Possibly unknown/damaged drone spotted at Lockheed Martin's Advanced Development Program Facility (on the same day Iran captured a U.S. stealthy RQ-170)

If you point your Google Earth client towards Palmdale, California, you will find a very interesting imagery signature at Lockheed Martin’s Advanced Development Program Facility.

Widely known as “Skunk Works” LM’s Advanced Development Program Facility is where some of the most adveniristic “black projects” are developed.

Although it’s a bit hard to believe that any new drone (or secret variant of a known one) would be quietly sitting open-air for any satellite to see, what Open Source GEOINT has found is at least worth a mention.

Located next to an F-16 (mock-up?), there is a covered object whose shape is quite similar to the one of the RQ-170 Sentinel, the stealthy drone captured in Iran at the beginning of December 2011.

The wingspan exceeds the one of a radar evading Sentinel and the left wing appears to be slightly broken, as if the packaged drone was damaged.

Image credit: OSGEOINT

As OSGEOINT’s George Kaplan notes:

“Although the signature above does not conform to any known UAV, it’s possible this could be anything from a mock-up to a failed design. (However, if it were a mock-up, why would LM feel the need to cover it?).”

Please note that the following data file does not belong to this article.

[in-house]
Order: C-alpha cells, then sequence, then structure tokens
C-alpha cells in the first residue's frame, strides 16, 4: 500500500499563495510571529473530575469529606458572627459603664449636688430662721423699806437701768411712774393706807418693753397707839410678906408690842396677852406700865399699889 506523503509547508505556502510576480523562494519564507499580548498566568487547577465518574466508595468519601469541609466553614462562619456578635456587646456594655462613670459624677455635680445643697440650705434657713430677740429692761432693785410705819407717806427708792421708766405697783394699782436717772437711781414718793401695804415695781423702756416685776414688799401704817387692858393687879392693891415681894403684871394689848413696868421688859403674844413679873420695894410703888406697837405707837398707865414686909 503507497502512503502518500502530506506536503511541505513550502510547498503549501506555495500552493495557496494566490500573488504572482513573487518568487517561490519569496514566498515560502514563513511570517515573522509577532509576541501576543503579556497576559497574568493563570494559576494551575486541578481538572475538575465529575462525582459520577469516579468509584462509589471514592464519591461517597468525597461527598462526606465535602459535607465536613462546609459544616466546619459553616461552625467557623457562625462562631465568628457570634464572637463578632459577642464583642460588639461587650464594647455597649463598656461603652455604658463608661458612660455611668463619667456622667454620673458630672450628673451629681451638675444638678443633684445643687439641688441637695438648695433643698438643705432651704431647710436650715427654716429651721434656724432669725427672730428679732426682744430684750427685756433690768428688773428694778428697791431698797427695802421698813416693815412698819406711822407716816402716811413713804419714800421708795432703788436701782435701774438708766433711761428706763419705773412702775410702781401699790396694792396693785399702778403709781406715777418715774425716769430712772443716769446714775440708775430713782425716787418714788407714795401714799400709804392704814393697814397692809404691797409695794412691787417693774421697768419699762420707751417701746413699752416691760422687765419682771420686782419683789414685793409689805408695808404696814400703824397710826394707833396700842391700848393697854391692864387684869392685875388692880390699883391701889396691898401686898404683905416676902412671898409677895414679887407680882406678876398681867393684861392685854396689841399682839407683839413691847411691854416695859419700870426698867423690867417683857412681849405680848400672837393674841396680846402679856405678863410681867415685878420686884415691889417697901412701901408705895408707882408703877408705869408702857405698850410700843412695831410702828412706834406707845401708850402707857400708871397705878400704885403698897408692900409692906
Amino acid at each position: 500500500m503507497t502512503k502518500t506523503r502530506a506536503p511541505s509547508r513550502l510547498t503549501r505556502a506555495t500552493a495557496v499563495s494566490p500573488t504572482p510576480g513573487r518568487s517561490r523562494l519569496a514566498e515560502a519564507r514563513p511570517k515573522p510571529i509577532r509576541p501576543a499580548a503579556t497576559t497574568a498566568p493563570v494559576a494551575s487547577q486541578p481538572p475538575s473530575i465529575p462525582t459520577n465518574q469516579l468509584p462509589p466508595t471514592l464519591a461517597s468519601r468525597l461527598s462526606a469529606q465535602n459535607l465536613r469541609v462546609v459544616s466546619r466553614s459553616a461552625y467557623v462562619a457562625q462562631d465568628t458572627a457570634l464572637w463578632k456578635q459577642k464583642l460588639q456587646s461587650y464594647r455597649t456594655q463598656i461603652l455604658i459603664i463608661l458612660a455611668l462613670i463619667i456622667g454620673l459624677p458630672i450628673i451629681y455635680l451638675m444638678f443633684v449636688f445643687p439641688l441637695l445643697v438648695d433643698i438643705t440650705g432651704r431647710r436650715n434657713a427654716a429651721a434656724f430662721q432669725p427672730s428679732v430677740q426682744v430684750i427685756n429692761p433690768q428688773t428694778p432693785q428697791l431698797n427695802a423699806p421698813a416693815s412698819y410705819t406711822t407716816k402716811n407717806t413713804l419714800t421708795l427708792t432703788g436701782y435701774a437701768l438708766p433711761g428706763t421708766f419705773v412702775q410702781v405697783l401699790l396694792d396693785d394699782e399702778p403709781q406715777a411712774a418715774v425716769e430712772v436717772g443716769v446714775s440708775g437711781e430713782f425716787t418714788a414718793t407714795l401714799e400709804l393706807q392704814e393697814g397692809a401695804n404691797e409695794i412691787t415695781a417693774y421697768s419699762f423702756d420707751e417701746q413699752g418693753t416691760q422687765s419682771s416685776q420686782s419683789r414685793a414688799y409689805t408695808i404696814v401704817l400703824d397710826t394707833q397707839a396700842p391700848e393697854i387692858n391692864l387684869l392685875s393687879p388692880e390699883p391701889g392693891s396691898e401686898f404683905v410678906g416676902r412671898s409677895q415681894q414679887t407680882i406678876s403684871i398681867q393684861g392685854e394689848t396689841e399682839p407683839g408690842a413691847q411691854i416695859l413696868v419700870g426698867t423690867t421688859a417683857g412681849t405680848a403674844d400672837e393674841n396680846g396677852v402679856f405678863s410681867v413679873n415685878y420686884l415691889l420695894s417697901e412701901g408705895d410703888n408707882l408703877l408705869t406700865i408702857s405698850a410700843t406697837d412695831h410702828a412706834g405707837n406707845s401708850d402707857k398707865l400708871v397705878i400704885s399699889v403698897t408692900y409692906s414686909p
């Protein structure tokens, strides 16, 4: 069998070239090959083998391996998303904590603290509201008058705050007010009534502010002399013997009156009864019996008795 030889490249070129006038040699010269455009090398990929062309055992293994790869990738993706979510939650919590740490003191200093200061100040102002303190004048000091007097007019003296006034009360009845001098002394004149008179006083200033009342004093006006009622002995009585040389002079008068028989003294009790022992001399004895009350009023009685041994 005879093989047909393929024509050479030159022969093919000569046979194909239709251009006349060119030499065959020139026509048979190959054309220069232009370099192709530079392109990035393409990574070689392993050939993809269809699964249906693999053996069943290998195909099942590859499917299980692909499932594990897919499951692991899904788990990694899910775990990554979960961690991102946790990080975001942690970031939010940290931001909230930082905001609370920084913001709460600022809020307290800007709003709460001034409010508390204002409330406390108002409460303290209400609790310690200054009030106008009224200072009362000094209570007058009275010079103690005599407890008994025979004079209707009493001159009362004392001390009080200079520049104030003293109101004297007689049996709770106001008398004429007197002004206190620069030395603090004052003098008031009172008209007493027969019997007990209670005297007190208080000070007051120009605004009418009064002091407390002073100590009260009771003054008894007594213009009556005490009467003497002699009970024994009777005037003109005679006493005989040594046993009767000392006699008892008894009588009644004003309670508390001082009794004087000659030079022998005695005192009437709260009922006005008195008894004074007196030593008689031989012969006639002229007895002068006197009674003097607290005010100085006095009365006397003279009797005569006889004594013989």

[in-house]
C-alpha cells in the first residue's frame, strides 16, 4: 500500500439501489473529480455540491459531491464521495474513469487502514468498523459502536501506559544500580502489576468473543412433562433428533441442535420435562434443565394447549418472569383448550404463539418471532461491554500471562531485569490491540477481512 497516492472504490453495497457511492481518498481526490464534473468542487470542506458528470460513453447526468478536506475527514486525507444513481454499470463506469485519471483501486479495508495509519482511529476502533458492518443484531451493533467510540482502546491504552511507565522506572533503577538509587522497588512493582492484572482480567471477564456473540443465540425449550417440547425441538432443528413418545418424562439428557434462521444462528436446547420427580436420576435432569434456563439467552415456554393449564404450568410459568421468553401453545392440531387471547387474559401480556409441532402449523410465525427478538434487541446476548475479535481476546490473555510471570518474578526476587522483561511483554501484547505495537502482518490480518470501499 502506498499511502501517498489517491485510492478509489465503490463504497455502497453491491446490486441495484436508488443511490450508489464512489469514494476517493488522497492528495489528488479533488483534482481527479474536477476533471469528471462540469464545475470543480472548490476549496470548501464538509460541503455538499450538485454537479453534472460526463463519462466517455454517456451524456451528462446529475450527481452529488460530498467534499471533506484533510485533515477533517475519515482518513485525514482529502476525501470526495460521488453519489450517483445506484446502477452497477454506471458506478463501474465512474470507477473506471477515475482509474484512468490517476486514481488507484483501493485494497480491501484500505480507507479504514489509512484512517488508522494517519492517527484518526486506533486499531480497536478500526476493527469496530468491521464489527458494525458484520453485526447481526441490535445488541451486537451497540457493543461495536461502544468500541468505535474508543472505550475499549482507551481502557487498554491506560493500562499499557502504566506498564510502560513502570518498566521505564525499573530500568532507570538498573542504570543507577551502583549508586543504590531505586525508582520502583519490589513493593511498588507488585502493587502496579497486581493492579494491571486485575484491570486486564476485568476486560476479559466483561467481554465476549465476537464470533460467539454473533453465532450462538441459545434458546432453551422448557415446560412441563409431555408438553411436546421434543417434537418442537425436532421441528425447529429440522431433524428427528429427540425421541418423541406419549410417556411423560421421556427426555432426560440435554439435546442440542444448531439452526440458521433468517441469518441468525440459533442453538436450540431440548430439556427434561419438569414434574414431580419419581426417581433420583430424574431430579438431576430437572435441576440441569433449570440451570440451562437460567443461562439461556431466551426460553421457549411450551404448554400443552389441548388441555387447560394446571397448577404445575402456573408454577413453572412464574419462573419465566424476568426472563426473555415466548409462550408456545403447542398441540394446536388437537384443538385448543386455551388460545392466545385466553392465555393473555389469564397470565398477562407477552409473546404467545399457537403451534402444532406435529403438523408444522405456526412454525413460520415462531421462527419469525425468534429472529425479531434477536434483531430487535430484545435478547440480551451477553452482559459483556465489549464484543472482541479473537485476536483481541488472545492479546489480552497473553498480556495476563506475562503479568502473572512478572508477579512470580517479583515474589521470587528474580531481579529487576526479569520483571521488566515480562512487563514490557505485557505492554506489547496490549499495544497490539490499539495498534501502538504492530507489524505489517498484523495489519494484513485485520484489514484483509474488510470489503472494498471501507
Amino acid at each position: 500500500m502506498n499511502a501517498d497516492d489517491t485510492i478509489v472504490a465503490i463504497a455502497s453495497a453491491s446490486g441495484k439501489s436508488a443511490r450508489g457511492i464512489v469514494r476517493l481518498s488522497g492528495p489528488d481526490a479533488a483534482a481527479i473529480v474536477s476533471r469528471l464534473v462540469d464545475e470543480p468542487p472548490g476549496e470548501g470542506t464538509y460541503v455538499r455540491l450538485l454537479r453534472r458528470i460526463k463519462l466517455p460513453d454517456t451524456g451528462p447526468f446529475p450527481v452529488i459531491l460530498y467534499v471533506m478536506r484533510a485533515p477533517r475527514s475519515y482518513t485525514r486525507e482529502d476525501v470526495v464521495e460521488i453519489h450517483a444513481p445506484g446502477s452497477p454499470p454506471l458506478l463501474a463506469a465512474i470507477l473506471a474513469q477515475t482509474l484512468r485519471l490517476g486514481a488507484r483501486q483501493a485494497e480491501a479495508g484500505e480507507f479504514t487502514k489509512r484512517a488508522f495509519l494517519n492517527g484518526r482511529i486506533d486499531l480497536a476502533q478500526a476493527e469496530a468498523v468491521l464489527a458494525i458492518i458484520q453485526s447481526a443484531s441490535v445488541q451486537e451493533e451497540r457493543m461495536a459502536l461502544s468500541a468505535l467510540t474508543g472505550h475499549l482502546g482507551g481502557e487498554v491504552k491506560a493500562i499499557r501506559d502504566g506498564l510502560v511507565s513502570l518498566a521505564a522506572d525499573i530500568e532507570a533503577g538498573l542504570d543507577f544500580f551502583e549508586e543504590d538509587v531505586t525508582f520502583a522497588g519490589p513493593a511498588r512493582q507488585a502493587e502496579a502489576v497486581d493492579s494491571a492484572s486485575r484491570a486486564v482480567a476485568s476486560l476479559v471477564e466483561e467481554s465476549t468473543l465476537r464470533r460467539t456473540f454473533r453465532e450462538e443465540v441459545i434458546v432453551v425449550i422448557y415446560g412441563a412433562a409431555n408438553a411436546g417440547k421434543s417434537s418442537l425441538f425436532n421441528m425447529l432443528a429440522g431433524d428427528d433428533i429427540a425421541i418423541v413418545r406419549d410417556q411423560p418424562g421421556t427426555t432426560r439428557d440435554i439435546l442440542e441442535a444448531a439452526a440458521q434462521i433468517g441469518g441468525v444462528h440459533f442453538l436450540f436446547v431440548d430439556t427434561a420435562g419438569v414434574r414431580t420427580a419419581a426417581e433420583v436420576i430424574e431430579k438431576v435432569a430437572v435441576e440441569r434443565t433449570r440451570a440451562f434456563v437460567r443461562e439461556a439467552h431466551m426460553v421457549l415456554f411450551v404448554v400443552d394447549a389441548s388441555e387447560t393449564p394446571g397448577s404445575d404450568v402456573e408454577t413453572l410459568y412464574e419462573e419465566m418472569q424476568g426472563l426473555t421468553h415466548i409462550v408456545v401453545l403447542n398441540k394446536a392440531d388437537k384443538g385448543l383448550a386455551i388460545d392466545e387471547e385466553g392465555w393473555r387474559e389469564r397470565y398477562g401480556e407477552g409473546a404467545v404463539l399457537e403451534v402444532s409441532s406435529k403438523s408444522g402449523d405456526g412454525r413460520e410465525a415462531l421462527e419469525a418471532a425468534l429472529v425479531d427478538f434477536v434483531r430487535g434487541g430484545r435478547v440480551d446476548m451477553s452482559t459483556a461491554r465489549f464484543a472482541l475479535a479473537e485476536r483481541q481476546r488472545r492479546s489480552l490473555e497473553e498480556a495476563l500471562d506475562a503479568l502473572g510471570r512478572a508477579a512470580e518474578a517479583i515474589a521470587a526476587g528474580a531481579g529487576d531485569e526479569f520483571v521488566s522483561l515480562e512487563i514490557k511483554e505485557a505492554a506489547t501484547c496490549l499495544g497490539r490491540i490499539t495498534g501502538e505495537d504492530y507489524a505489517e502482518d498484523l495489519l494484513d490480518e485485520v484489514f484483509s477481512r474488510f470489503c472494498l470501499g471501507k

“Measurements taken from imagery suggests the craft is roughly the same size as the RQ-170 at 4.8 meters while the wingspan is considerably larger–when compared to open source estimates–at 16.60 meters.”

Therefore, it has more or less the same shape and size of an RQ-170 and the packaging, for protective reasons rather than security and confidentiality) could extend beyond the wingtips.

And, incidentally, the satellite image was taken on Dec. 4, the same day when the radar-evading drone crash landed somewhere in Iran during a spying mission.

About David Cenciotti 3689 Articles
David Cenciotti is a freelance journalist based in Rome, Italy. He is the Founder and Editor of “The Aviationist”, one of the world’s most famous and read military aviation blogs. Since 1996, he has written for major worldwide magazines, including Air Forces Monthly, Combat Aircraft, and many others, covering aviation, defense, war, industry, intelligence, crime and cyberwar. He has reported from the U.S., Europe, Australia and Syria, and flown several combat planes with different air forces. He is a former 2nd Lt. of the Italian Air Force, a private pilot and a graduate in Computer Engineering. He has written four books.